Zambartas Wine and Food Pairing

Zambartas Wine and Food Pairing

at the Dionysus Mansion in Limassol

Thursday 19th April 2018 was an important day for me for adding to my taste-memory album. You see some people have photographic memories, some people find it easy to sing in tune. Now, in my case, I have a pretty good memory for taste, which is quite useful when I am experimenting in the kitchen and preparing new food combinations. I tend to remember the taste of exceptional food and where I have eaten it.

For example, I remember the taste of the best roast lamb I have eaten. It was at a restaurant in Nafpaktos in Greece approximately in the year 2000.  The most memorable Courgettes with beef Kokkinisto were prepared by my Yiayia when I was about 12. My mouth waters to think about them. The best Tavas dish I have eaten was in a little restaurant near Aphrodite Hills about eight years ago.

I could go on, but you get the picture. Well on this April day I ate a dish that goes in the exceptional taste album that I have in my memory banks.

I had come to the Zambartas Wine and Food pairing dinner that they had organised in Limassol at the Dionysus Mansion. Having taken part in a few videos on wine and food pairing, I was interested in the subject and Zambartas is a winery in Agios Amvrosios in the Limassol District which I hold in high regard both for the quality of their wines and for the fact that they have an organic approach to vine growing, bringing only a “limited intervention to nature’s way”, as they put it. They do not use chemical fertilisers and irrigate only a few times a year. The winery is included in my earlier article, “My seven top Cyprus Wine discoveries for 2017” with special mention of its Maratheftiko 2014. I would have liked to have organised around this event a 2-day wine tour for Wines and Tours but did not learn of the event in sufficient time to prepare this. I booked myself a night at a cheap hostel within walking distance and came along as an ordinary customer for my own enjoyment.

I like to arrive relaxed at an event like this and turned up a little early. I took a few photos and checked out messages on my IPAD. In the background George Zacharoglou, the manager, was giving a final briefing to his waitering staff. I was very impressed with the professionalism with which everything was being organised.

A little before the start time of 8pm, one of the waiters offered me some of the first wine, a young Xynisteri. He said that the place designated for me was at the table for six by the window. They had put together the six people who had come to the event on their own. I had the delightful company initially of just two Sommeliers, and then of two lovely English ladies who had come down from Nicosia for the event and also of a charming Indian lady living in Milan, working for a fashion House, now on a two-day business trip to Cyprus.

They had put together the six people who had come to the event on their own.

To accompany the Xynisteri, the waiters brought round what the French call an “Amuse Bouche”, a single piece of hors d’oeuvre destined to whet one’s appetite.  It was an interesting choice, a Greekified Sushi with a tiny piece of tuna in sushi rice wrapped in vine leaf a la “Dolmades”.

All of the menu was interesting and paired nicely with the wines. It was not surprising that something really special was to emerge from it. One of the interesting delicacies we had, was heated Feta Cheese in a Kantaifi crust and a tomato marmalade. Another was a delicious Zucchini and Salmon croquette. The young Zambartas Rosé made from a blend of Cabernet Franc and Lefkada paired well with these. The dessert of Pumpkin Cheesecake with raisins and thyme honey served with Zambartas Commandaria was pretty special too.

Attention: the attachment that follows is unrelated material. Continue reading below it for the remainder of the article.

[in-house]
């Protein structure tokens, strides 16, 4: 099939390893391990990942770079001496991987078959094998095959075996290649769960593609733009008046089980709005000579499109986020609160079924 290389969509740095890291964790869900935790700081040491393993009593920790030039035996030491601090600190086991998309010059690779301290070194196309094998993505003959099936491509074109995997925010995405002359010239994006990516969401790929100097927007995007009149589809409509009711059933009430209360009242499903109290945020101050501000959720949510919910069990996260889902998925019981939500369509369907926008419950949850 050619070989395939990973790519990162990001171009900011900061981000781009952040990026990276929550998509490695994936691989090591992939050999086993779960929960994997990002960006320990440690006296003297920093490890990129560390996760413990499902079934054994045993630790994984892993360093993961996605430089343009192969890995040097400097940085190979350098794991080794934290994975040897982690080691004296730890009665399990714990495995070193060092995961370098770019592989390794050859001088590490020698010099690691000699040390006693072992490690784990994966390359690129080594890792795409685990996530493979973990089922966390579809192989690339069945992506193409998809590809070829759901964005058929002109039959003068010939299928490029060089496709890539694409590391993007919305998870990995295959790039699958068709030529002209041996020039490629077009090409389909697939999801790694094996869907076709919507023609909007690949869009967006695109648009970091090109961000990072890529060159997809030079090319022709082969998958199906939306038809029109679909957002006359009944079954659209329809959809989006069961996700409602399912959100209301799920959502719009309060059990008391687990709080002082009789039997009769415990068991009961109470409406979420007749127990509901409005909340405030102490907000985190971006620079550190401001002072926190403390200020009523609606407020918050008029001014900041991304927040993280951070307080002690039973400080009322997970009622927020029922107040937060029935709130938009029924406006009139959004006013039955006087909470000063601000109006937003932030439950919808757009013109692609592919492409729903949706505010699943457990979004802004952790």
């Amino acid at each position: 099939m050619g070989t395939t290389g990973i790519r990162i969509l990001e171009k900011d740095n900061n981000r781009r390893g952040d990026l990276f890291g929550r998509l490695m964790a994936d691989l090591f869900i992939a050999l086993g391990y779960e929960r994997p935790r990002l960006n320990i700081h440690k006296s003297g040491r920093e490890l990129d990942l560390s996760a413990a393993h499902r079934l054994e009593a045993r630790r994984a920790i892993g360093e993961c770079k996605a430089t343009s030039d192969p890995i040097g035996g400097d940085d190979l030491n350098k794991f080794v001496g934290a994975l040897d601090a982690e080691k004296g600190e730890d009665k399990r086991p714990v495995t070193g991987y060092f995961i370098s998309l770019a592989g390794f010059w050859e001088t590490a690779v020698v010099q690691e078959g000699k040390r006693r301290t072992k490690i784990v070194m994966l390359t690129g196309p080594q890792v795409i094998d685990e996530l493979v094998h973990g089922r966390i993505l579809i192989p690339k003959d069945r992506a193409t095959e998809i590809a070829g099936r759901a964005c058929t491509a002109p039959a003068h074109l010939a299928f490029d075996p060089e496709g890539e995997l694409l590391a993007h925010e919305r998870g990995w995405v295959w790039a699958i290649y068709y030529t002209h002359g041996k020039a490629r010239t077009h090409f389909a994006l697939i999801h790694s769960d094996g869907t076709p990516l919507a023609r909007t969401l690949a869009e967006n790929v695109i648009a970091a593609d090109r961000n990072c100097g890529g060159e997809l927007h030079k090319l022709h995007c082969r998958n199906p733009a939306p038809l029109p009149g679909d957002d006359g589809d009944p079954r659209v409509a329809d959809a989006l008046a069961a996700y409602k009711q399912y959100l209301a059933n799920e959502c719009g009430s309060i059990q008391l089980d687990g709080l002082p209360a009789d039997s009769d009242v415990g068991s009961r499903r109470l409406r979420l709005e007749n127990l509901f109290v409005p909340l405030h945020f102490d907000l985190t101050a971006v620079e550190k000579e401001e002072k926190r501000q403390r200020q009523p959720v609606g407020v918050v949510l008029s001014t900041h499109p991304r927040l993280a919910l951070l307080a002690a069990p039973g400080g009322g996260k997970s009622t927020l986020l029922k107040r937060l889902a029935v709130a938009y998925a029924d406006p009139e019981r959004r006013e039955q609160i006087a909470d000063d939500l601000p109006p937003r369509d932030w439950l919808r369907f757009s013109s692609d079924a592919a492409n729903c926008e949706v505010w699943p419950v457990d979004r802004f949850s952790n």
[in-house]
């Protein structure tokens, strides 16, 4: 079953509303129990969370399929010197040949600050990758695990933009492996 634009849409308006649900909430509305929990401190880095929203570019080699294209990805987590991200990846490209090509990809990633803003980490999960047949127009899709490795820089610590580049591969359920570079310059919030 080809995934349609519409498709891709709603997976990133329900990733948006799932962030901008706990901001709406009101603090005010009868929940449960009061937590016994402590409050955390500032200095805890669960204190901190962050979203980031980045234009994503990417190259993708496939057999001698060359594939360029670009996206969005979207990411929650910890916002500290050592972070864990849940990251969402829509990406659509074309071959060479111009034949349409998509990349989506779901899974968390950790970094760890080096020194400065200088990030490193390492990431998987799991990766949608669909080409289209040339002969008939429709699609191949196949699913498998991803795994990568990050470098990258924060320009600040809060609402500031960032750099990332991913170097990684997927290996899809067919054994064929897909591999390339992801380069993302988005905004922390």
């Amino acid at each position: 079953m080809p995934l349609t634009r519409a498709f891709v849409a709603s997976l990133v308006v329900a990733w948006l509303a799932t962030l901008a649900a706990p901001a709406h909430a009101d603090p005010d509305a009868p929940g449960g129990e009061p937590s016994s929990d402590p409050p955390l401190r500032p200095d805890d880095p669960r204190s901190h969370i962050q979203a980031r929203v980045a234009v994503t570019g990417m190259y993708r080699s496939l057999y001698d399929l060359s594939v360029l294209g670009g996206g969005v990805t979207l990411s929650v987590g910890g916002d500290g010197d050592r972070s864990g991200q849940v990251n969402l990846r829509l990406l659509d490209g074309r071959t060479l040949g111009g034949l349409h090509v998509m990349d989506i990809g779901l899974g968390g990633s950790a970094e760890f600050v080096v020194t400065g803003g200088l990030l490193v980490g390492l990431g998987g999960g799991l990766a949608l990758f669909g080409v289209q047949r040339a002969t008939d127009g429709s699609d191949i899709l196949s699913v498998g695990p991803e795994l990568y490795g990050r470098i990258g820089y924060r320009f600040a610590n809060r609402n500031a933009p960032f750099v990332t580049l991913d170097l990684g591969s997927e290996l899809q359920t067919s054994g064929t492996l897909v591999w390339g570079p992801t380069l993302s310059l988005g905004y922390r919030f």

The dessert of Pumpkin Cheesecake with raisins and thyme honey served with Zambartas Commandaria was pretty special too.

But the Pièce de Resistance, the Crème de la Crème, the part of the meal that would remain forever etched in my memory was to be found in the main course. There were three main courses to be precise. You see in Cyprus (I have this fear too when I prepare a dinner for guests) we tend to worry that our guests will leave the table hungry, whereas, in reality most people are already fairly full by the time we get to the main course.

We had five wines in total. With our main courses we had the Zambartas Shiraz-Lefkada 2013. The Lefkada red grape originates from Greece after the Ionian island of that name. However, it has been widely adopted in Cyprus and its production here probably now surpasses that of Greece. It has become a kind of indigenous grape by adoption. It is noted for its spicyness, and Zambartas have blended it very well with their Shiraz and it paired nicely with all three of our main courses.

I will probably remember the whole menu forever, but there is one of the main courses that really stood out in my mind. The three main courses comprised first, thin slices of pork belly marinated in Zambartas Shiraz-Lefkada red wine and peppermint, second, beef fillet “Kontosouvli” flavoured with basil oil and finally Grilled lamb chops. “Kontosouvli” is a meat skewer that has chunks larger than in “Souvlaki” but smaller than in “Souvla”. I have only come across beef as the meat of choice in this type of food in Corfu. In Cyprus one usually finds souvlaki as pork or chicken and souvla as either pork, lamb or chicken.

“Kontosouvli” is a meat skewer that has chunks larger than in “Souvlaki” but smaller than in “Souvla”

The three dishes were all special, but when I took that first bite into the tender succulence of the beef Kontosouvli, I knew that this would be sharing a place in my food memories with that remarkable roast lamb that I had eaten in Nafpaktos nearly twenty years ago.

Zambartas Wine and Food Pairing

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